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The A to Z of mathematics a basic guide - Sidebotham T.H.

Sidebotham T.H. The A to Z of mathematics a basic guide - Wiley publishing , 2002. - 489 p.
ISBN 0-471-15045-2
Download (direct link): theatozofmath2002.pdf
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Concave is a word that is applied to polygons and curves. A concave polygon is a polygon that has at least one interior angle greater than 180°. In other words, a concave
CONCAVE 103
polygon has at least one interior angle that is a reflex angle. A concave polygon is sometimes described as a reentrant polygon.
DRIVE
LAWN
VEGE
Figure a is a plan of Amanda’s garden. The lawn is a concave octagon, and has two angles greater than 180°. All triangles are convex, because it is impossible to have a concave triangle, since none of its angles can be greater than 180°.
A convex polygon has none of its interior angles greater than 180°.
(b)
Curved graphs have concavity which is described in the following way. Graphs which are the shapes shown in figure b are said to be concave down. Graphs which are the shapes shown in figure c are said to be concave up.
(c)
In figure d the parabola y concave up.
-x2 is concave down and the parabola y = x2 is
y — —X
y=X2
(d)
Points on a curve where a curve changes concavity are called points of inflection. In figure e the cubic curve y = x3 is concave down for x < 0 and concave up for x > 0. The origin, where this curve changes concavity, is a point of inflection.
104 CONCURRENT
y = Xs
(e)
(f)
A rocket is fired into the air and its second stage is fired just as the first stage reaches its maximum height. In figure f the point A where the second stage is fired is a point of inflection.
References: Angle, Cubic Graphs, Graphs, Octagon, Parabola, Polygon, Reflex Angle, Triangle.
CONCAVE DOWN / UP
Reference: Concave.
CONCENTRIC CIRCLES
Circles are concentric when they have the same center (see figure). When a small stone is dropped into the center of a bowl of still water the waves travel outward from the center of the bowl in the form of concentric circles.
The target that is used in the game of darts is made up of concentric circles made of wire and fastened to a circular board.
References: Annulus, Circle.
CONCURRENT
Lines are concurrent if they all pass through the same point. An example is given in the entry Orthocenter.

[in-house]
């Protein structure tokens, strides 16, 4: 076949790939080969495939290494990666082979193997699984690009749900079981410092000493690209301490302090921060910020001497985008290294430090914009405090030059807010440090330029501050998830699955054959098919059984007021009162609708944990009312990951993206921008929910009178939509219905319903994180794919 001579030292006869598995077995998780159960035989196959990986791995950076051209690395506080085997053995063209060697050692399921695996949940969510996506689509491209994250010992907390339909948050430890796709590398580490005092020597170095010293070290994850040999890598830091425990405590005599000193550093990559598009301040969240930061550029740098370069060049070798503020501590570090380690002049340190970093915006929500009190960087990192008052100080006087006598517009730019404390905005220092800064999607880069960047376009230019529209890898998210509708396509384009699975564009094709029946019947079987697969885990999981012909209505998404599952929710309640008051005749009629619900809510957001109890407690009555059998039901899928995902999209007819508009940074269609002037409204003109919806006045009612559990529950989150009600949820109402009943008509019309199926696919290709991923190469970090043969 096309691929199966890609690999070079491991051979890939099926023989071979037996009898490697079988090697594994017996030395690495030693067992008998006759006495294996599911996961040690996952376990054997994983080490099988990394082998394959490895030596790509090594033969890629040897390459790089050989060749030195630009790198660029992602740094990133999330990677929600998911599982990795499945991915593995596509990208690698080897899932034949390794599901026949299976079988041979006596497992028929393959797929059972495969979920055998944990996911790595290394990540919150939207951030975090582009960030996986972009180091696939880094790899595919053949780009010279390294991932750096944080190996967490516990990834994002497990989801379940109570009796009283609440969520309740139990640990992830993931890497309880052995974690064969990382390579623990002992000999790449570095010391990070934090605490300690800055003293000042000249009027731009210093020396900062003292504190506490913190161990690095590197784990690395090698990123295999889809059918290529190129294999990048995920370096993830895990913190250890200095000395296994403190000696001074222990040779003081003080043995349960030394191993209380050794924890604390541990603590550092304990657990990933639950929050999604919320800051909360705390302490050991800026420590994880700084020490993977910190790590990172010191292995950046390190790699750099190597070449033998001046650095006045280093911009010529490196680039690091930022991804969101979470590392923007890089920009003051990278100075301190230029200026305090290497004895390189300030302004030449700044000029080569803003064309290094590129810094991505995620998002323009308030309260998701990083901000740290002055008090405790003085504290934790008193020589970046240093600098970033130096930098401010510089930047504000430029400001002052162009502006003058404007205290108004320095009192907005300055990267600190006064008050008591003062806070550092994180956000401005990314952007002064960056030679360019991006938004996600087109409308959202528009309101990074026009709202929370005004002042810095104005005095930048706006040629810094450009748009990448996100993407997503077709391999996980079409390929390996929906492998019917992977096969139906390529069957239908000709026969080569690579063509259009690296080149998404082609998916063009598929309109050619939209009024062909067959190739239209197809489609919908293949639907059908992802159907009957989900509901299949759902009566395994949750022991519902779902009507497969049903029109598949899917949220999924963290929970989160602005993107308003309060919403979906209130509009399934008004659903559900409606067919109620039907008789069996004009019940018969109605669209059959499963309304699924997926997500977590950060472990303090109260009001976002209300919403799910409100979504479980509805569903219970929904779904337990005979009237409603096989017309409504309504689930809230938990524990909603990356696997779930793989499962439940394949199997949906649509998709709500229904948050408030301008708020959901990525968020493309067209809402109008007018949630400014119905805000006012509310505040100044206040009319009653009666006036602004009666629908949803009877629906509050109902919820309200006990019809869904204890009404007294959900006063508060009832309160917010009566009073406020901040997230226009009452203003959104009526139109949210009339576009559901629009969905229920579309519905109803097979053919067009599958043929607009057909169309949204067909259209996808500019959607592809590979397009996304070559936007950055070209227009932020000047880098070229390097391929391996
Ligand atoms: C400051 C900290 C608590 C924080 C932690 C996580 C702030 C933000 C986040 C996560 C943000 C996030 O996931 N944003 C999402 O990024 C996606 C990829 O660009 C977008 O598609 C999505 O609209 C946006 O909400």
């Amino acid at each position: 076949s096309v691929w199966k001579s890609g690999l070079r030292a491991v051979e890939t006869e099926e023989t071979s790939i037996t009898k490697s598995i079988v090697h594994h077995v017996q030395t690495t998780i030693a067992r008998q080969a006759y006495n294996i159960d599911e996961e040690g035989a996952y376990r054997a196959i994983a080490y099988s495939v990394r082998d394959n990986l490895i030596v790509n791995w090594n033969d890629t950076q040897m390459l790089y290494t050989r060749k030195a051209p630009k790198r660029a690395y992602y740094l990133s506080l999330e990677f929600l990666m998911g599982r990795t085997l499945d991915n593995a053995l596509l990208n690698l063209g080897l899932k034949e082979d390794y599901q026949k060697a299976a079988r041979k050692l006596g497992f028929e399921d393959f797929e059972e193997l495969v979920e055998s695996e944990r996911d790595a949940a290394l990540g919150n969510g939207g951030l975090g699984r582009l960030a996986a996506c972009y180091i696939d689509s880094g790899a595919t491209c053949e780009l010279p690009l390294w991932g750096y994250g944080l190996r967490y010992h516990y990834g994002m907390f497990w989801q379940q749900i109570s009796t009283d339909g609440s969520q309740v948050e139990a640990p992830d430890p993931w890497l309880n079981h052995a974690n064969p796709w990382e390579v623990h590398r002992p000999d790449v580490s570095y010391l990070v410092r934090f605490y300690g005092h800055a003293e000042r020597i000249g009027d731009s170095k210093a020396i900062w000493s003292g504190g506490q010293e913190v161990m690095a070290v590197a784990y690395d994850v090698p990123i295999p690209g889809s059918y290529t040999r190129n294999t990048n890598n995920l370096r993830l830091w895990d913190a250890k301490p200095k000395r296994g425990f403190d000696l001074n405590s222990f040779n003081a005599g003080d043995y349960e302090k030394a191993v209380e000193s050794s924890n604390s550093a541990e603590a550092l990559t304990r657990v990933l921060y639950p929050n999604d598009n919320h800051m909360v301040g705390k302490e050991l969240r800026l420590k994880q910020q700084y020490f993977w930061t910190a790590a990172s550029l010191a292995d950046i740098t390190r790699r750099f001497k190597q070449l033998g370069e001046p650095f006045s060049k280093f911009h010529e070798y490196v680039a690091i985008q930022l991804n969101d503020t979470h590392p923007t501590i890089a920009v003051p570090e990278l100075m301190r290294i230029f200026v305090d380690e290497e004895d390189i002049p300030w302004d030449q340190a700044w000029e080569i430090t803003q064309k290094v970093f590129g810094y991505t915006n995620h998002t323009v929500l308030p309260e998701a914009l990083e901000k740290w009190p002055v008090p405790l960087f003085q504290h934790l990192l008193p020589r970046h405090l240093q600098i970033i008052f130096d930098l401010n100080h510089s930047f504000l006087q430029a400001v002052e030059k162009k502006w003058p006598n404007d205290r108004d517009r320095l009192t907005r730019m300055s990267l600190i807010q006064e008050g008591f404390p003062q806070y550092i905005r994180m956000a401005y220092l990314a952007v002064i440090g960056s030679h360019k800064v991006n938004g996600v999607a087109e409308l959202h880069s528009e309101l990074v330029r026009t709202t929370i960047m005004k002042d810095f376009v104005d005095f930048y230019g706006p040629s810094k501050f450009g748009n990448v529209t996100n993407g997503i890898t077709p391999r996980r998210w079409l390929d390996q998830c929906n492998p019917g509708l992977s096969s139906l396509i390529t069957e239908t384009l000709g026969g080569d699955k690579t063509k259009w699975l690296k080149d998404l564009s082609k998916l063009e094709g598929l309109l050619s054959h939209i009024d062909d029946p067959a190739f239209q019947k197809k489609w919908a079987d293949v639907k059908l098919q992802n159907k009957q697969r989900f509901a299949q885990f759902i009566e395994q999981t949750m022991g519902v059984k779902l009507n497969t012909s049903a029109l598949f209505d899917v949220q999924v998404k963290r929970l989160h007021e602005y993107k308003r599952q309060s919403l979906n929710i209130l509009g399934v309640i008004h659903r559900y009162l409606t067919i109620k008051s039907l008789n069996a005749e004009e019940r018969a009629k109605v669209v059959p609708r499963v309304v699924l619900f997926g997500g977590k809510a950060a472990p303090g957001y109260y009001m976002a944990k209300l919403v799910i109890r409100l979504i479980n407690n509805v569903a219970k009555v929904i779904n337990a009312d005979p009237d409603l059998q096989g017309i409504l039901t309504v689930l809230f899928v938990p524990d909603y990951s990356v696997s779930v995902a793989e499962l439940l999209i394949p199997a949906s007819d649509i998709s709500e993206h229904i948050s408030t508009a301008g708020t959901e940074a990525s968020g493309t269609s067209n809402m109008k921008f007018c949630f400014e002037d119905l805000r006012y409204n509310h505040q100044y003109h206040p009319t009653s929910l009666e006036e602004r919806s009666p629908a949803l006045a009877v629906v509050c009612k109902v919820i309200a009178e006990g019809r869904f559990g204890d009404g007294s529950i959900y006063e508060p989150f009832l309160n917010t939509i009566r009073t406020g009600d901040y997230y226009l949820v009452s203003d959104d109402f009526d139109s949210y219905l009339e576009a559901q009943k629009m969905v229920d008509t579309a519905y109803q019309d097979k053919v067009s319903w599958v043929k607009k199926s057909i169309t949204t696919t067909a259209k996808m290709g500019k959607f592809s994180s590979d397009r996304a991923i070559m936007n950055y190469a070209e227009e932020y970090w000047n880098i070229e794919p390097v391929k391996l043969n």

References: Altitude, Collinear, Orthocenter, Simultaneous Equations.
CONE 105
CONCYCLIC POINTS
Reference: Cyclic Quadrilateral.
CONE
A cone is a three-dimensional shape similar to a pyramid, except that its base is a closed curve. The cone we shall deal with has a circle for its base and it is a right cone, which means its axis of symmetry is at right angles to its base. The parts of the cone are labeled in figure a. A generator is the shortest straight line drawn on the curved surface of the cone from the vertex to a point on the circumference of the base.
The curved surface of the cone is its whole surface, but does not include the circular base. The slant height s is the length of a generator. The perpendicular height h, which is also referred to as the altitude of the cone, is the distance from the vertex to the center of the base. The radius of the circular base is R. The volume of the cone is given by
V = | x area of base x perpendicular height Area of circular base = ttR2
V = \n.R2h
The area of the curved surface, not including the base, is
Vertex
Generator
Circular
base
A = ttRs
The area of the circular base is
A = TtR2
There is a relationship between R, h, and j', using Pythagoras’ theorem:
s2 = R2 + h2
106 CONE
The net of a cone is a sector of a circle. The center O of the circle becomes the vertex of the cone, and the radius R of the sector of the circle becomes the slant height s of the cone. The area of the sector of the circle becomes the curved surface area of the cone. The net of the cone is folded so that the two radii R and R come together as one generator of the cone.
Example. Madge has bought her children an artificial Christmas tree (see figure c). They put it together and discover it is in the shape of a cone. Julie measures the slant height s of the tree to be 45 centimeters and Jane measures the radius of the circular base to be 18 centimeters. Calculate the volume and the area of the curved surface of the conical tree.
(c)
Solution. Write, to find the volume,
452 =h2 + 182 h2 = 452 — 182
h = VlTOl
j7tR2h
I x it x 182 x V'1701
Volume of tree = 13,990 cm3 (to 4 sf )
Using Pythagoras’ theorem
Rewriting with h on the left of the = sign
Taking the square root to obtain h
Formula for volume of a cone
Substituting R = 18, h = V1701
Using value of it in calculator
CONIC SECTIONS 107
For the area
A = ttRs Formula for area of a curved
surface
A = 7i x 18x45 Substituting R = 18 and s = 45
Area of curved surface = 2545 cm2 (to 4 sf) Using value of it in calculator
References: Altitude, Cylinder, Frustum, Net, Pyramid, Pythagoras’ Theorem, Radius, Sector of a Circle.
CONGRUENT FIGURES
Two figures are congruent if they are identical in shape and size so that one figure can be laid exactly on top of the other figure. If one figure needs turning over in order to lie exactly on top of the other, then the two figures are oppositely congruent. If one of the figures does not need turning over, the two figures are directly congruent. The two pentominoes in figure a are oppositely congruent, since one of them needs turning over for it to lie exactly on top of the other. The two pentominoes in figure b are directly congruent, because one will lie exactly on top of the other without one of them being turned over, but one of them will need turning around.
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